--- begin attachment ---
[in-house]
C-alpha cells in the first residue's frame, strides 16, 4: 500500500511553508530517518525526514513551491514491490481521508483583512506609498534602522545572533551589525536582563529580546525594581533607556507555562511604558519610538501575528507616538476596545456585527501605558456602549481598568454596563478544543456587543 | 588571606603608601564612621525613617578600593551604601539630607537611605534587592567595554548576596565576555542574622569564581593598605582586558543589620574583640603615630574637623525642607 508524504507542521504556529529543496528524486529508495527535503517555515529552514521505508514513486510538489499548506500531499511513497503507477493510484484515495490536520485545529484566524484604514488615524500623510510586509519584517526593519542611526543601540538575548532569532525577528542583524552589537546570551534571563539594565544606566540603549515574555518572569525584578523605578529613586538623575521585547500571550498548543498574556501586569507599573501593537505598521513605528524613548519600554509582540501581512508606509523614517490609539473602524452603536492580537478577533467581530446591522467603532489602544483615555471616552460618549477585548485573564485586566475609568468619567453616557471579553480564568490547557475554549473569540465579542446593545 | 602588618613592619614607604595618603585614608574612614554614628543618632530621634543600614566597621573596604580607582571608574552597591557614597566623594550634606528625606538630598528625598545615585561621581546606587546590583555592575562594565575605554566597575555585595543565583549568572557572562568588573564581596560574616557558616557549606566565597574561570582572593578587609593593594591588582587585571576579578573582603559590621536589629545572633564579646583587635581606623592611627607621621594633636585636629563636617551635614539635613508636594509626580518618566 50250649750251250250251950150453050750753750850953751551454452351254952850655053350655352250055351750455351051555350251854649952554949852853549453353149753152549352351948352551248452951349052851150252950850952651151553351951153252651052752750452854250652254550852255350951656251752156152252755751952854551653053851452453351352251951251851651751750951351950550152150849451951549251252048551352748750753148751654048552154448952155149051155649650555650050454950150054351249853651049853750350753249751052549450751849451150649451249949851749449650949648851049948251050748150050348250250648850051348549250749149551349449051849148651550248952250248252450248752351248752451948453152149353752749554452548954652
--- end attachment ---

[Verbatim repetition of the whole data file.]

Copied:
[in-house]
C-alpha cells in the first residue's frame, strides 16, 4: 500500500511553508530517518525526514513551491514491490481521508483583512506609498534602522545572533551589525536582563529580546525594581533607556507555562511604558519610538501575528507616538476596545456585527501605558456602549481598568454596563478544543456587543 | 588571606603608601564612621525613617578600593551604601539630607537611605534587592567595554548576596565576555542574622569564581593598605582586558543589620574583640603615630574637623525642607 508524504507542521504556529529543496528524486529508495527535503517555515529552514521505508514513486510538489499548506500531499511513497503507477493510484484515495490536520485545529484566524484604514488615524500623510510586509519584517526593519542611526543601540538575548532569532525577528542583524552589537546570551534571563539594565544606566540603549515574555518572569525584578523605578529613586538623575521585547500571550498548543498574556501586569507599573501593537505598521513605528524613548519600554509582540501581512508606509523614517490609539473602524452603536492580537478577533467581530446591522467603532489602544483615555471616552460618549477585548485573564485586566475609568468619567453616557471579553480564568490547557475554549473569540465579542446593545 | 602588618613592619614607604595618603585614608574612614554614628543618632530621634543600614566597621573596604580607582571608574552597591557614597566623594550634606528625606538630598528625598545615585561621581546606587546590583555592575562594565575605554566597575555585595543565583549568572557572562568588573564581596560574616557558616557549606566565597574561570582572593578587609593593594591588582587585571576579578573582603559590621536589629545572633564579646583587635581606623592611627607621621594633636585636629563636617551635614539635613508636594509626580518618566 50250649750251250250251950150453050750753750850953751551454452351254952850655053350655352250055351750455351051555350251854649952554949852853549453353149753152549352351948352551248452951349052851150252950850952651151553351951153252651052752750452854250652254550852255350951656251752156152252755751952854551653053851452453351352251951251851651751750951351950550152150849451951549251252048551352748750753148751654048552154448952155149051155649650555650050454950150054351249853651049853750350753249751052549450751849451150649451249949851749449650949648851049948251050748150050348250250648850051348549250749149551349449051849148651550248952250248252450248752351248752451948453152149353752749554452548954652